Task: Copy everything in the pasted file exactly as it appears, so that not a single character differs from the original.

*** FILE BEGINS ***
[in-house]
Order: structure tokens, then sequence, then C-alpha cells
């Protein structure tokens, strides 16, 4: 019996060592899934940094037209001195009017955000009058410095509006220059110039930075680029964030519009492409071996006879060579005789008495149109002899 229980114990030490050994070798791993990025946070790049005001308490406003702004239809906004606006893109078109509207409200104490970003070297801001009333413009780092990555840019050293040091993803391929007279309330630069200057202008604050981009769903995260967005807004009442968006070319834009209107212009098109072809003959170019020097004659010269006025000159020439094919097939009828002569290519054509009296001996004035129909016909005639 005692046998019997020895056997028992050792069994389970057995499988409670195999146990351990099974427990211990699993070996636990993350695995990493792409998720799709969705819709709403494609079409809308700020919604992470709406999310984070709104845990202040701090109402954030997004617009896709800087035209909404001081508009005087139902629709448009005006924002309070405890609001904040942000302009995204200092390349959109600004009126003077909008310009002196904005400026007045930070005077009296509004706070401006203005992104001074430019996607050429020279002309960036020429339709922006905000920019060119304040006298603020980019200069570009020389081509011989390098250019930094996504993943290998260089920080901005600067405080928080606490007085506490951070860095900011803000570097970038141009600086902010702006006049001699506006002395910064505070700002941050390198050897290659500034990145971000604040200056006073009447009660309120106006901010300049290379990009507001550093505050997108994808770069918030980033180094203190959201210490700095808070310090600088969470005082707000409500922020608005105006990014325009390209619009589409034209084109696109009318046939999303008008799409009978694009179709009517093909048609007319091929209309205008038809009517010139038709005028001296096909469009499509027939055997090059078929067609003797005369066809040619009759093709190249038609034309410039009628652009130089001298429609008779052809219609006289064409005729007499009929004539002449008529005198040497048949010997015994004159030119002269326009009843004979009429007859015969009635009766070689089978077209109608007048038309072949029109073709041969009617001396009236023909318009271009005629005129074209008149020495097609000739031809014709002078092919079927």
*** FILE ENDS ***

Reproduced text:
[in-house]
Order: structure tokens, then sequence, then C-alpha cells
């Protein structure tokens, strides 16, 4: 019996060592899934940094037209001195009017955000009058410095509006220059110039930075680029964030519009492409071996006879060579005789008495149109002899 229980114990030490050994070798791993990025946070790049005001308490406003702004239809906004606006893109078109509207409200104490970003070297801001009333413009780092990555840019050293040091993803391929007279309330630069200057202008604050981009769903995260967005807004009442968006070319834009209107212009098109072809003959170019020097004659010269006025000159020439094919097939009828002569290519054509009296001996004035129909016909005639 005692046998019997020895056997028992050792069994389970057995499988409670195999146990351990099974427990211990699993070996636990993350695995990493792409998720799709969705819709709403494609079409809308700020919604992470709406999310984070709104845990202040701090109402954030997004617009896709800087035209909404001081508009005087139902629709448009005006924002309070405890609001904040942000302009995204200092390349959109600004009126003077909008310009002196904005400026007045930070005077009296509004706070401006203005992104001074430019996607050429020279002309960036020429339709922006905000920019060119304040006298603020980019200069570009020389081509011989390098250019930094996504993943290998260089920080901005600067405080928080606490007085506490951070860095900011803000570097970038141009600086902010702006006049001699506006002395910064505070700002941050390198050897290659500034990145971000604040200056006073009447009660309120106006901010300049290379990009507001550093505050997108994808770069918030980033180094203190959201210490700095808070310090600088969470005082707000409500922020608005105006990014325009390209619009589409034209084109696109009318046939999303008008799409009978694009179709009517093909048609007319091929209309205008038809009517010139038709005028001296096909469009499509027939055997090059078929067609003797005369066809040619009759093709190249038609034309410039009628652009130089001298429609008779052809219609006289064409005729007499009929004539002449008529005198040497048949010997015994004159030119002269326009009843004979009429007859015969009635009766070689089978077209109608007048038309072949029109073709041969009617001396009236023909318009271009005629005129074209008149020495097609000739031809014709002078092919079927």